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Drug-driving test legitimacy challenged -

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Drug-driving test legitimacy challenged

Reporter: Mick Bunworth

MAXINE McKEW: And while we're on the subject of road safety, Victorian motorists who drive while
affected by drugs can no longer presume to do so undetected.

A world-first pilot program has been launched to randomly test drivers for illicit drugs, such as
amphetamines and marijuana.

The test involves saliva swabs, in much the same way that breath testing is used to catch

But the random tests have been beset by controversy before a single driver has even been charged.

A father of two is questioning the legitimacy of the tests and threatening defamation action
against media outlets who reported him as the first to be caught by the new regime.

Police were today answering questions, not just about the new tests, but the way in which they
sought to publicise their introduction.

Mick Bunworth reports.

MICK BUNWORTH: It's Monday morning and the media watches on as Victoria Police unveils its latest

But this random roadside drug test, a world first, is a prototype that may need to go back to the
drawing board.

JOHN DE JONG: I'm not guilty.

I know that for a fact.

Well, I'm not guilty, it's as simple as that.

My response to it is there is problems in this testing.

I think it's been proven already.

MICK BUNWORTH: John de Jong was only the fourth motorist to be tested and it occurred under the
glare of television cameras.

The saliva swab that indicated he was driving with illicit drugs in his system has left more than a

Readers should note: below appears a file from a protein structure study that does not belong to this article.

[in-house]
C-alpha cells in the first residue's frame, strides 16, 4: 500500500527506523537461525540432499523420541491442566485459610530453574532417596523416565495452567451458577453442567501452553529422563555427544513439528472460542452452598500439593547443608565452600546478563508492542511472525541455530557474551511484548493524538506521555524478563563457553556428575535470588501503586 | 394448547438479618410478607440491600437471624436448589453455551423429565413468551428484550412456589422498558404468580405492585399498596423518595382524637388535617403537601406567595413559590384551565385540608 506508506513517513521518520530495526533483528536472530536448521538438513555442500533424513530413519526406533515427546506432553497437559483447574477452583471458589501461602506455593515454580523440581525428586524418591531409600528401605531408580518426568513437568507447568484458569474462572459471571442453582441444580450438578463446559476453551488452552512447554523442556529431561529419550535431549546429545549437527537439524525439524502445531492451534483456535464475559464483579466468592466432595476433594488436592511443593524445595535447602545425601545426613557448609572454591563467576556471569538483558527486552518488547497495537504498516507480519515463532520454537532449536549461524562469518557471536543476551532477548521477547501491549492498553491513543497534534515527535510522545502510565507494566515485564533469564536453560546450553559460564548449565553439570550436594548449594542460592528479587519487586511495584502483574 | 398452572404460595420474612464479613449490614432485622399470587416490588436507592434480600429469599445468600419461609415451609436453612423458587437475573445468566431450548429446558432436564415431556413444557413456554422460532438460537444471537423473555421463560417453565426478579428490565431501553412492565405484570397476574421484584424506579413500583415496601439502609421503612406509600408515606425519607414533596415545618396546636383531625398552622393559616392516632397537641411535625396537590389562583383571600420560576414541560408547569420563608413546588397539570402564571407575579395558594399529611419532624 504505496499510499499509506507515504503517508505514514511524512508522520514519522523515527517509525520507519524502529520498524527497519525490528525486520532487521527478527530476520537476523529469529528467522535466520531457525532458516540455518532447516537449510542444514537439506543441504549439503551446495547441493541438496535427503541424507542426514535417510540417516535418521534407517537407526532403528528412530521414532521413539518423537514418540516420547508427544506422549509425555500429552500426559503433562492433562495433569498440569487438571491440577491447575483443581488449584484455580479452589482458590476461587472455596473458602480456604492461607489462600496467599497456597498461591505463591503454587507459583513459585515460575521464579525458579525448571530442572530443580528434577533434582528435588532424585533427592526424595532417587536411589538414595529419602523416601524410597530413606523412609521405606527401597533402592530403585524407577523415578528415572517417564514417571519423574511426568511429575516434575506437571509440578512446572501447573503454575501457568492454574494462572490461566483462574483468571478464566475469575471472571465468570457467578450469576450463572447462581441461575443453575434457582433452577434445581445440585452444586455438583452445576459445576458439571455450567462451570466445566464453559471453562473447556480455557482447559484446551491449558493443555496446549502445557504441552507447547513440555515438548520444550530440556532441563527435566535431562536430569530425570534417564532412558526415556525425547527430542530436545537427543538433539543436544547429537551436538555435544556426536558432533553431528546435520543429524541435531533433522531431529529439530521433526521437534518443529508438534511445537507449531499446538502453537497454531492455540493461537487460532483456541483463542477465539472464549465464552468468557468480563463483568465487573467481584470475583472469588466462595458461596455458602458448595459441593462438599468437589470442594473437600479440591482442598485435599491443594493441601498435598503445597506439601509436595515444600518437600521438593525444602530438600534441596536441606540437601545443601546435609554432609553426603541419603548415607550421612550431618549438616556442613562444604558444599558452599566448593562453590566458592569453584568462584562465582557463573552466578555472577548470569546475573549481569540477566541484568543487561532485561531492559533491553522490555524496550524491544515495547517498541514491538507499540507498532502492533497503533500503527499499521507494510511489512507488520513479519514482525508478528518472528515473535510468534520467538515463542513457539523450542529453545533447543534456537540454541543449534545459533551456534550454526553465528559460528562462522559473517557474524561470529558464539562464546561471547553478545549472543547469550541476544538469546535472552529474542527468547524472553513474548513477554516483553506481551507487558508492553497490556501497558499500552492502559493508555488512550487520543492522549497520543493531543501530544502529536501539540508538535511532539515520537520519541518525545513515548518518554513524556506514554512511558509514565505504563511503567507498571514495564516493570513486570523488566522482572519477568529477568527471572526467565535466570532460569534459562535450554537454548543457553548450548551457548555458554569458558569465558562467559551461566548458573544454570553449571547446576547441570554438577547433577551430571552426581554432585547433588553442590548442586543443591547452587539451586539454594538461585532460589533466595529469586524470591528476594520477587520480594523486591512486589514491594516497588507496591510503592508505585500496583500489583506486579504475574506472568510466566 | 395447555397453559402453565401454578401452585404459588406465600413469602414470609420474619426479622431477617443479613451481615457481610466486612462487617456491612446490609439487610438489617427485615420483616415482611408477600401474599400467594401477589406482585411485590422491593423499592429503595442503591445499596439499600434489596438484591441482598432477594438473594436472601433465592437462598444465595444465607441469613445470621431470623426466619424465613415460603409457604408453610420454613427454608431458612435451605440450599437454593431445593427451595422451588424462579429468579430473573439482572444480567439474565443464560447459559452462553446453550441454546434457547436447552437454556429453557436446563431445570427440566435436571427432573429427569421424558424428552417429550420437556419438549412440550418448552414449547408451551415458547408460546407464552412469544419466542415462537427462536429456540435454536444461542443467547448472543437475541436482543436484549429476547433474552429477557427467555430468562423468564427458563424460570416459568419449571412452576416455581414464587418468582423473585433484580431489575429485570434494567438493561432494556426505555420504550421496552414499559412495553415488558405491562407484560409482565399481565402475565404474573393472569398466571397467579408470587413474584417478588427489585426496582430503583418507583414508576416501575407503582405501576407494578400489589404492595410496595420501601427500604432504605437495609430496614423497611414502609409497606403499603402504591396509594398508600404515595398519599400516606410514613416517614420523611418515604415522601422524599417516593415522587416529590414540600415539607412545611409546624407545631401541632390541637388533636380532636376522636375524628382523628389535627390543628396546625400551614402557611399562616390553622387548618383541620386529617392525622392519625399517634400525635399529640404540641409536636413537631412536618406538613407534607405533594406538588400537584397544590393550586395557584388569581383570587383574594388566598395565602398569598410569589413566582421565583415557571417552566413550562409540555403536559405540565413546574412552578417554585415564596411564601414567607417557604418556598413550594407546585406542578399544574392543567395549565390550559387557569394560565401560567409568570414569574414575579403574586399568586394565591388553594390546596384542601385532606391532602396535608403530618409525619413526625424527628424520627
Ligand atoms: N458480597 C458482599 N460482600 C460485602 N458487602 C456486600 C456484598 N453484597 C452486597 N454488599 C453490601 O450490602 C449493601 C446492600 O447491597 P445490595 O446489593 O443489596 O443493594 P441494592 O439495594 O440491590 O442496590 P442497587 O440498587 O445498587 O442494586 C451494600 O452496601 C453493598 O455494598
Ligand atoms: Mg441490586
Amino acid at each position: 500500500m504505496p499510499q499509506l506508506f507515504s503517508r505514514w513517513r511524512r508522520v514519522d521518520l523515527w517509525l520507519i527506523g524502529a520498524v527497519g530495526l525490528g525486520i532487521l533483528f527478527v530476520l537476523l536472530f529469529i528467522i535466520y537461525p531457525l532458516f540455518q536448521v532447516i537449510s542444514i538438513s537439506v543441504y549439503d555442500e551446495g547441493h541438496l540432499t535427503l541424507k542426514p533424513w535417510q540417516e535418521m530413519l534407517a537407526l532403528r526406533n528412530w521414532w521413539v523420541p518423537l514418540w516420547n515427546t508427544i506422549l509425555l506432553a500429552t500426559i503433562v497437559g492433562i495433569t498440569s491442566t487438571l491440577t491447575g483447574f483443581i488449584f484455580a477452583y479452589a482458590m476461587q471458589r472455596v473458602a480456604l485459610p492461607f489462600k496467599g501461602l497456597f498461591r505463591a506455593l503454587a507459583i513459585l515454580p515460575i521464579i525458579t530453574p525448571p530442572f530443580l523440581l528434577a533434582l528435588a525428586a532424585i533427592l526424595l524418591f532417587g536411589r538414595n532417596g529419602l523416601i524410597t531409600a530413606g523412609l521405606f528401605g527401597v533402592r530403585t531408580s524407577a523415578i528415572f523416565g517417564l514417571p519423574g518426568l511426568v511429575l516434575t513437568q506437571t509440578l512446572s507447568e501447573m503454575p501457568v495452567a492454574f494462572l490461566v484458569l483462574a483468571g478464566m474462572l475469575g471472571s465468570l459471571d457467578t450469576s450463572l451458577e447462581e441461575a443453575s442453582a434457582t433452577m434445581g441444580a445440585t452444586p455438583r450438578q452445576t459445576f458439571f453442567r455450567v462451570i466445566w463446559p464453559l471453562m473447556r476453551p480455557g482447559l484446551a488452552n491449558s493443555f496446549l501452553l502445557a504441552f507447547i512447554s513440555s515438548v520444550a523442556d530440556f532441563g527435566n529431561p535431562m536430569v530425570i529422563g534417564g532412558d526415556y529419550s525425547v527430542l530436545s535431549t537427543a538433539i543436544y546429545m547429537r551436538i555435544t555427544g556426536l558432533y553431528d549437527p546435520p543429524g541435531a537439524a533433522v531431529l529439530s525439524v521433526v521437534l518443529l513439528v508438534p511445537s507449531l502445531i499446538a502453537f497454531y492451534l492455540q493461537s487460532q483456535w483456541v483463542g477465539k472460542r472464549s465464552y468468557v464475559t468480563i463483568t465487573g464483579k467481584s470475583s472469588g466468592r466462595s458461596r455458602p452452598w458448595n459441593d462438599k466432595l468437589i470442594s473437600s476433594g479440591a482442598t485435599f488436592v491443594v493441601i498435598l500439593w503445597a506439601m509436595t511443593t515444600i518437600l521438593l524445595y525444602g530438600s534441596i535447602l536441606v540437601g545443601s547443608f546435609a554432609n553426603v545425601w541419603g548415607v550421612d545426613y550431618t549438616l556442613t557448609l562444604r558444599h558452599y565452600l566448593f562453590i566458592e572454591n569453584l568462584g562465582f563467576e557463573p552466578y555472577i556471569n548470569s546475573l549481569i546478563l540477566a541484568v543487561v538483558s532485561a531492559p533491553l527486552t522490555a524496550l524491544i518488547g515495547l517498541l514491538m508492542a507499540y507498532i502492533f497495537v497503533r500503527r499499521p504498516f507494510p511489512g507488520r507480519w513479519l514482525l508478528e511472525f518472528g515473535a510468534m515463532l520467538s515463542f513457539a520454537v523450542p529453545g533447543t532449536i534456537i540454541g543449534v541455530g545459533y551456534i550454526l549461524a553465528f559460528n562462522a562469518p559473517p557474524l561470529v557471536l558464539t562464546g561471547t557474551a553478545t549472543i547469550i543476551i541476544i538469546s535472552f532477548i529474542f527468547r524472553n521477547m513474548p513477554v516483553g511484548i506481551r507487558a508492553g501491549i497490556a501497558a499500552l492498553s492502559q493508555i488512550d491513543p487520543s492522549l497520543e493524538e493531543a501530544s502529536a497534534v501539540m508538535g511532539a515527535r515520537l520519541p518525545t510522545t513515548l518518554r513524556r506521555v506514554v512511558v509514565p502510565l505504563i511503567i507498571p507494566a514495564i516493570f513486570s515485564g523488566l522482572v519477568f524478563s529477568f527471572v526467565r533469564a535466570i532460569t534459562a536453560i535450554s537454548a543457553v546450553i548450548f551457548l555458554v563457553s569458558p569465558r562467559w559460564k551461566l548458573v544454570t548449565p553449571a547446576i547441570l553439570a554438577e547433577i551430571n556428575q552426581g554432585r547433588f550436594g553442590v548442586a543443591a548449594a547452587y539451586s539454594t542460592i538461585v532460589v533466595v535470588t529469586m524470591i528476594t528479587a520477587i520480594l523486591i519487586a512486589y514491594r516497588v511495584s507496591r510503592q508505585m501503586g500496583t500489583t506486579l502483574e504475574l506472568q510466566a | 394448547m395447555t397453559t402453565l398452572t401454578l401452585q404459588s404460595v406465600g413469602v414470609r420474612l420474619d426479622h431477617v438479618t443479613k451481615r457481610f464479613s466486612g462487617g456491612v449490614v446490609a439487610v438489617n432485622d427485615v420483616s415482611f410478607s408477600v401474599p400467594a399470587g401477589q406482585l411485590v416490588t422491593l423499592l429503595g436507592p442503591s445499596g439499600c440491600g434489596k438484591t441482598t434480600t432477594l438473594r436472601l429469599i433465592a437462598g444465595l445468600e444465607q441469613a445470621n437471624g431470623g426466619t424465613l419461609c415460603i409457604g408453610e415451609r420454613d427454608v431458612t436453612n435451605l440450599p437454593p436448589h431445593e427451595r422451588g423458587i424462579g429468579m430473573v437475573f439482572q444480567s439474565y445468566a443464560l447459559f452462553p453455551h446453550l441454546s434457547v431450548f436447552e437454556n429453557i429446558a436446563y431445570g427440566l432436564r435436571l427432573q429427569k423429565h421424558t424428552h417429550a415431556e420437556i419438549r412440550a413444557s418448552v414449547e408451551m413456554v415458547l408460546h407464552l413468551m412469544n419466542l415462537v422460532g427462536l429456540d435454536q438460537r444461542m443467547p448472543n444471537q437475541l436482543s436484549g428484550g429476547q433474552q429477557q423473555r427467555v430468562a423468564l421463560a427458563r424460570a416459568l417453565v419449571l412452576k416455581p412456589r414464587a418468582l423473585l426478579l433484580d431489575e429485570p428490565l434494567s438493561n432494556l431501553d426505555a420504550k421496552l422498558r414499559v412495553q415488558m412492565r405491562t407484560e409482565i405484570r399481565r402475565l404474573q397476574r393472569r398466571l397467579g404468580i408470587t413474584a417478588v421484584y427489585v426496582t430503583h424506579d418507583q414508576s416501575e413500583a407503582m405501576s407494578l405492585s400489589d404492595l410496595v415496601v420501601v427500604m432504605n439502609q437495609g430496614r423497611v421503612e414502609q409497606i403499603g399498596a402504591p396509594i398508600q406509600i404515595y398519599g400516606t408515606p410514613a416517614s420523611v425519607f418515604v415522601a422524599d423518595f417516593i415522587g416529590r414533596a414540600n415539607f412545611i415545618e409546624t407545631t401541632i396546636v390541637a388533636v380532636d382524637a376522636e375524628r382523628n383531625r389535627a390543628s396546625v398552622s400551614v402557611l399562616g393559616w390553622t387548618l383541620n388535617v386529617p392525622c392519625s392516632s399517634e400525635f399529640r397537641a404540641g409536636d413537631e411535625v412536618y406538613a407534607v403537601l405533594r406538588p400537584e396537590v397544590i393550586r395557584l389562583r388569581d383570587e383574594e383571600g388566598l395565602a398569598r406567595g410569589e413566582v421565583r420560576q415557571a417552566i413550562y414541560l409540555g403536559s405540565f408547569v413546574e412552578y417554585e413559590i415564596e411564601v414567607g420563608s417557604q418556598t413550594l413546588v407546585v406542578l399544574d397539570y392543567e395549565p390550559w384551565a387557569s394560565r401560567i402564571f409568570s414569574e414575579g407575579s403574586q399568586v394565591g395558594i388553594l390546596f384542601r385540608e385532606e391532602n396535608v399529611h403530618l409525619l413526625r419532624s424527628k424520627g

sour taste in his mouth.

He says he'd had just two anti-inflammatory tablets the night before and hadn't used marijuana for
a month.

JOHN DE JONG: People should not be out there driving under the influence of drugs.

I've been driving a vehicle for 22 years.

I've seen terrible things on the road and they should not be out there driving.

MICK BUNWORTH: John de Jong claims the test is inaccurate and he's also upset by his exposure in
the media.

JOHN DE JONG: I didn't think my family would know because I didn't expect it to be on the news.

I did expect it to be on the news that night, but certainly not my face shown by the news.

I was told by police that that would not happen.

ASSISTANT COMMISSIONER BOB HASTINGS, VICTORIA POLICE: We asked the media not to film anyone because
no charges had been laid and, ultimately, to play their part in this process with getting footage
or whatever for their stories.

JOHN DE JONG: When I did get home, my youngest daughter - I went to speak to her straight away and
she just burst into tears.

Um - (chokes) - excuse me for a minute, um, my wife was also very upset.

My older daughter got home later that night from work and she didn't even get in the door without
being in tears.

It took about 10 minutes before I could speak to her.

KATALIN BLOND, LAWYER: Certainly the police don't want to take any steps in relation to any of